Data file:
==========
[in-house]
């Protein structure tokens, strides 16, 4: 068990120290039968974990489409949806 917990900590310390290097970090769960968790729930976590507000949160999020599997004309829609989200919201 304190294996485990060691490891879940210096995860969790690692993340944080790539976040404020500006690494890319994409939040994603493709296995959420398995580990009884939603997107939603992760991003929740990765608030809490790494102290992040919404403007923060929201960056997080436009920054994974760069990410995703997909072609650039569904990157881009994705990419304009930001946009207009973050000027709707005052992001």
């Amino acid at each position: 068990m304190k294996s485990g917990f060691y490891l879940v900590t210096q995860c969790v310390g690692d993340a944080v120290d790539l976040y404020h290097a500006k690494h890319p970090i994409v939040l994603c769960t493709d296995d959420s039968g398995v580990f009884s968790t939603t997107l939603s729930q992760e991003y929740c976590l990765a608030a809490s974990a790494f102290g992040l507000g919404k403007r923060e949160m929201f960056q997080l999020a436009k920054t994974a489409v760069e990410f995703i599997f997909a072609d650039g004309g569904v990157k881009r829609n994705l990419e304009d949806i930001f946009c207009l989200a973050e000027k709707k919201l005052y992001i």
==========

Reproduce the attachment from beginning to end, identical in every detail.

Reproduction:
[in-house]
């Protein structure tokens, strides 16, 4: 068990120290039968974990489409949806 917990900590310390290097970090769960968790729930976590507000949160999020599997004309829609989200919201 304190294996485990060691490891879940210096995860969790690692993340944080790539976040404020500006690494890319994409939040994603493709296995959420398995580990009884939603997107939603992760991003929740990765608030809490790494102290992040919404403007923060929201960056997080436009920054994974760069990410995703997909072609650039569904990157881009994705990419304009930001946009207009973050000027709707005052992001």
């Amino acid at each position: 068990m304190k294996s485990g917990f060691y490891l879940v900590t210096q995860c969790v310390g690692d993340a944080v120290d790539l976040y404020h290097a500006k690494h890319p970090i994409v939040l994603c769960t493709d296995d959420s039968g398995v580990f009884s968790t939603t997107l939603s729930q992760e991003y929740c976590l990765a608030a809490s974990a790494f102290g992040l507000g919404k403007r923060e949160m929201f960056q997080l999020a436009k920054t994974a489409v760069e990410f995703i599997f997909a072609d650039g004309g569904v990157k881009r829609n994705l990419e304009d949806i930001f946009c207009l989200a973050e000027k709707k919201l005052y992001i």